# Evaluating an exponential function that models a real-world situation

Staff Emeritus
Science Advisor

## Homework Statement

Suppose that the velocity v(t) (in m/s) of a sky diver falling near the Earth's surface is given by the following exponential function, where time is measured in seconds.

v(t) = 55 (1-e-0.18(t))

Find the initial velocity of the sky diver and the velocity after 6 seconds.
Round your answers to the nearest whole number as necessary.

None.

## The Attempt at a Solution

I don't know what e is, so I can't even attempt this. And it's an online course with no book, just an online program we have to use for everything. It doesn't tell me what e is either.

Dick
Science Advisor
Homework Helper

## Homework Statement

Suppose that the velocity v(t) (in m/s) of a sky diver falling near the Earth's surface is given by the following exponential function, where time is measured in seconds.

v(t) = 55 (1-e-0.18(t))

Find the initial velocity of the sky diver and the velocity after 6 seconds.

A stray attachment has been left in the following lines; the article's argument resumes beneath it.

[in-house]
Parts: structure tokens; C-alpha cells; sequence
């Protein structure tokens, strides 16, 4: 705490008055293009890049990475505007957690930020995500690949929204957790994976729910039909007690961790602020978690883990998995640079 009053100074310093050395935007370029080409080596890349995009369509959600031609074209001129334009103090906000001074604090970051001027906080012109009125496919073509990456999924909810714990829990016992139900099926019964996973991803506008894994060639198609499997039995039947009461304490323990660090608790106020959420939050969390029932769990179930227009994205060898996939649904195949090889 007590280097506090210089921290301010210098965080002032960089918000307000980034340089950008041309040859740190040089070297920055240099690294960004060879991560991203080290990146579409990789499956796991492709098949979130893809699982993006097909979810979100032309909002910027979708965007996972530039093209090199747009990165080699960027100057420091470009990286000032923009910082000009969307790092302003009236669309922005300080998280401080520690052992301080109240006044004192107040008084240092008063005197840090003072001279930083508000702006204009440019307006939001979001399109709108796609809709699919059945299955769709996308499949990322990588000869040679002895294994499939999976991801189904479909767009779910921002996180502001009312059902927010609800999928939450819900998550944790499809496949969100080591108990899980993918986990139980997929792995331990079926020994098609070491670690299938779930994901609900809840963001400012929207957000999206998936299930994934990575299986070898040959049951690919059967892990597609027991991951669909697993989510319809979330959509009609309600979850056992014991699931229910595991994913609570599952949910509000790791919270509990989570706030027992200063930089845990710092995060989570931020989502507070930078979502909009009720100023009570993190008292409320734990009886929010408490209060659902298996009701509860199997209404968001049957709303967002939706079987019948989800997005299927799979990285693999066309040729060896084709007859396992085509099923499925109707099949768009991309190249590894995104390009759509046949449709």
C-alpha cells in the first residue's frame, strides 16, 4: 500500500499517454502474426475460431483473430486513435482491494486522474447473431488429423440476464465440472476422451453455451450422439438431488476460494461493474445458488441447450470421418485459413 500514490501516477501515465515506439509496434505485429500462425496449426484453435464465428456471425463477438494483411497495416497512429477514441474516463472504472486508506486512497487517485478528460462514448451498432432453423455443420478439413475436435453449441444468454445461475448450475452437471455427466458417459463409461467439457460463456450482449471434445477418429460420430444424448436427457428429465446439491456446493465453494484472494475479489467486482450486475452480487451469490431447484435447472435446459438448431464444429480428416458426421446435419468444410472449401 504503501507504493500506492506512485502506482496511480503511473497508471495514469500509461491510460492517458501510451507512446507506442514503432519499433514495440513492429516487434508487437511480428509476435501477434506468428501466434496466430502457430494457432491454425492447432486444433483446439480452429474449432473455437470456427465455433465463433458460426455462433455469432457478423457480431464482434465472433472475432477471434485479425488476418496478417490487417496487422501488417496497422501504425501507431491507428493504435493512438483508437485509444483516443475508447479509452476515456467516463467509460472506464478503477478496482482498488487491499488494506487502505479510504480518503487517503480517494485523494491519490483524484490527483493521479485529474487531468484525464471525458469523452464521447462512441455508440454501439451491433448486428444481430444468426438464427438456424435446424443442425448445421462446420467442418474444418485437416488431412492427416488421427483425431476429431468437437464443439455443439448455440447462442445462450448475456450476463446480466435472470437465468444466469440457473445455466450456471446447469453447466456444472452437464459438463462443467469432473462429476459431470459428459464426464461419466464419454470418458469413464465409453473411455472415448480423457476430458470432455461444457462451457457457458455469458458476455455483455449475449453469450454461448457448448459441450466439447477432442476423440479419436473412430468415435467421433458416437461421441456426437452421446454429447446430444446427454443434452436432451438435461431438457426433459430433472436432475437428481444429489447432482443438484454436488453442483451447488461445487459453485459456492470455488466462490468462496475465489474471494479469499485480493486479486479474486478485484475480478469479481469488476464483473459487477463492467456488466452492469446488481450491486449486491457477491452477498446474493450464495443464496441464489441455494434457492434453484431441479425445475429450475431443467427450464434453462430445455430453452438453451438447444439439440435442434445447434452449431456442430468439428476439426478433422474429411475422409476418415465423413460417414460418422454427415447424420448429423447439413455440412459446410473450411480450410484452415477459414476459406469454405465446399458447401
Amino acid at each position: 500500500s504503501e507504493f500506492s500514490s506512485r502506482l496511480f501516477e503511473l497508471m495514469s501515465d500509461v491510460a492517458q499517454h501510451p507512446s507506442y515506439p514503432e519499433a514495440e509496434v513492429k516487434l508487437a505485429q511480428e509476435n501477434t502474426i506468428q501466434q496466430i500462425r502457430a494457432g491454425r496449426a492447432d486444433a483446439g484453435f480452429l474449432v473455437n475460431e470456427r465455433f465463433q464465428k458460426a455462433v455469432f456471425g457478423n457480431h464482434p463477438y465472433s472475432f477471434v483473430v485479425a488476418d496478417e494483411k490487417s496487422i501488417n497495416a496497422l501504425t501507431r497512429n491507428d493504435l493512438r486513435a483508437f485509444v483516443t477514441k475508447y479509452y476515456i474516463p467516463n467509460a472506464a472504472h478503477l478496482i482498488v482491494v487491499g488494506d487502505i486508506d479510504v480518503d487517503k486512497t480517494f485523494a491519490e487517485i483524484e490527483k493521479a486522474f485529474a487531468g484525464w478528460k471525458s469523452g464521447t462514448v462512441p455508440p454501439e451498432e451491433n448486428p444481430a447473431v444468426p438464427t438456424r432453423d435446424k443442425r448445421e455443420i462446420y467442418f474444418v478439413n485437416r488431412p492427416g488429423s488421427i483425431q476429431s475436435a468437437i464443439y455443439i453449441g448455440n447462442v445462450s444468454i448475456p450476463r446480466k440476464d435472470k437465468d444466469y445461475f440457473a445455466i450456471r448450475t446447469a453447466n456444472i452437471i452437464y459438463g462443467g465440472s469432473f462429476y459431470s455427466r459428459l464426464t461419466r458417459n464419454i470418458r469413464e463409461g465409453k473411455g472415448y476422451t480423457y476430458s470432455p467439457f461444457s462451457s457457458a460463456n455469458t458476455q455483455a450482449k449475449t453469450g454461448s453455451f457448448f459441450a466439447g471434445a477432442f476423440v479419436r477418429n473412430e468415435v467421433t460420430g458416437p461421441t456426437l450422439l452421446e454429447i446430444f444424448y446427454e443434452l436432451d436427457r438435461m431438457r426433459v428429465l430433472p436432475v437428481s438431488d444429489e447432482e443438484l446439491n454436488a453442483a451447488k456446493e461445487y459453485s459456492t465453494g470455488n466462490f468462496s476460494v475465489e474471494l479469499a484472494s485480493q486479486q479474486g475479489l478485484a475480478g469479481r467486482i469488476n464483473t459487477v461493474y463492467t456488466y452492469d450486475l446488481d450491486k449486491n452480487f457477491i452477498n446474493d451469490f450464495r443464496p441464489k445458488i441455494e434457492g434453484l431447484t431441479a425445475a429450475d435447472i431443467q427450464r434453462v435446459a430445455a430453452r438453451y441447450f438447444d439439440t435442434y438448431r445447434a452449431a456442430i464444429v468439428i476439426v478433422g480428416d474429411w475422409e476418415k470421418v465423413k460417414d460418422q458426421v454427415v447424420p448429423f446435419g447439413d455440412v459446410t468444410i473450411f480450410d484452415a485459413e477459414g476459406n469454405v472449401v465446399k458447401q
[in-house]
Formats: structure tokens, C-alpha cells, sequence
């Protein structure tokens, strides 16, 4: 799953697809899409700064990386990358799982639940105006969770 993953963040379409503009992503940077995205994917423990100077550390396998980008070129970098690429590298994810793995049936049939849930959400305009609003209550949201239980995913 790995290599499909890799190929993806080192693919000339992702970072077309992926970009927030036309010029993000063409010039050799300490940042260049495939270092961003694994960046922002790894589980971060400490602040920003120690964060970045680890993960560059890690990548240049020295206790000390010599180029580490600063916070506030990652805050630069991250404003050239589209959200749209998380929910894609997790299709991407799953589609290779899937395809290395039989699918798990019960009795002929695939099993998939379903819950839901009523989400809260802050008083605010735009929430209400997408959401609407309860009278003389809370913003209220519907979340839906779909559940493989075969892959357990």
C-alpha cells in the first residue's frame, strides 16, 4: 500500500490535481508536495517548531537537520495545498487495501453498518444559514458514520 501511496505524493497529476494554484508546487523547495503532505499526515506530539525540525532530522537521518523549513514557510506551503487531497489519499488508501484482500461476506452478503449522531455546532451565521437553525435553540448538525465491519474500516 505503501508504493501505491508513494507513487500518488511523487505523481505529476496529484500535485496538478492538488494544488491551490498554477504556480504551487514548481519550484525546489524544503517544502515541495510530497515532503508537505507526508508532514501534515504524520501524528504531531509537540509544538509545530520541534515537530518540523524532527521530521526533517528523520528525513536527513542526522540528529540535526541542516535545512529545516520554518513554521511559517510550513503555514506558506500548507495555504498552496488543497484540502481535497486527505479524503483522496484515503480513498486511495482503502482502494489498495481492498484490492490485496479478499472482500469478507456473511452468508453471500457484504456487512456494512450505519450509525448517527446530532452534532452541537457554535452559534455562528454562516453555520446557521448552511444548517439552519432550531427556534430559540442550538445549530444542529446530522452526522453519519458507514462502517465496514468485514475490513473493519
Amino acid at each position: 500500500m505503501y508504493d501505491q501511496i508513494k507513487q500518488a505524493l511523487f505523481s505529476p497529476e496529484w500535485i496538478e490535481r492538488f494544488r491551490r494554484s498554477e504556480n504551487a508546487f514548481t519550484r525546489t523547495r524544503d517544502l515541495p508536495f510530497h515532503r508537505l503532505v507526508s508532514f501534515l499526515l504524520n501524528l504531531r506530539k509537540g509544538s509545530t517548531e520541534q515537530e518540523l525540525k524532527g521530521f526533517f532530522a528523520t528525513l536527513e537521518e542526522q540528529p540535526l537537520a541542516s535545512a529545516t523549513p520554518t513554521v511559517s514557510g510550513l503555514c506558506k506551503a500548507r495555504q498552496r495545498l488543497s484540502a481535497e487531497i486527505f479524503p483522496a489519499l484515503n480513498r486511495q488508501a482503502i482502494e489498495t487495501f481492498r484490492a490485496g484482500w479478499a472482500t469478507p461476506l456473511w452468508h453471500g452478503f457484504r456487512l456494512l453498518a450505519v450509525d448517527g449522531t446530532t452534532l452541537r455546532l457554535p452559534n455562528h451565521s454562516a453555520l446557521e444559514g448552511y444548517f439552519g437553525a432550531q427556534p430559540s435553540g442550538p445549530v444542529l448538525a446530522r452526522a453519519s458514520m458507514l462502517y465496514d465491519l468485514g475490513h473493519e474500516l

Round your answers to the nearest whole number as necessary.

None.

## The Attempt at a Solution

I don't know what e is, so I can't even attempt this. And it's an online course with no book, just an online program we have to use for everything. It doesn't tell me what e is either.

e is Euler's number. http://en.wikipedia.org/wiki/E_(mathematical_constant)

Staff Emeritus
Science Advisor
Dick
Science Advisor
Homework Helper
Thanks. I couldn't even find e in the 'dictionary' part of the program. You'd think they'd give it to you if you have to use it...

Yes, they probably should. Though it's kind of standard.

SteamKing
Staff Emeritus
Science Advisor
Homework Helper
You run into e a lot, especially in connection with natural logs.

d/dx (e^x) = e^x

Integral (e^x) dx = e^x + C

e^(i*pi) + 1 = 0, which relates e, pi, i, 0, and 1 in a single formula [i = SQRT (-1)]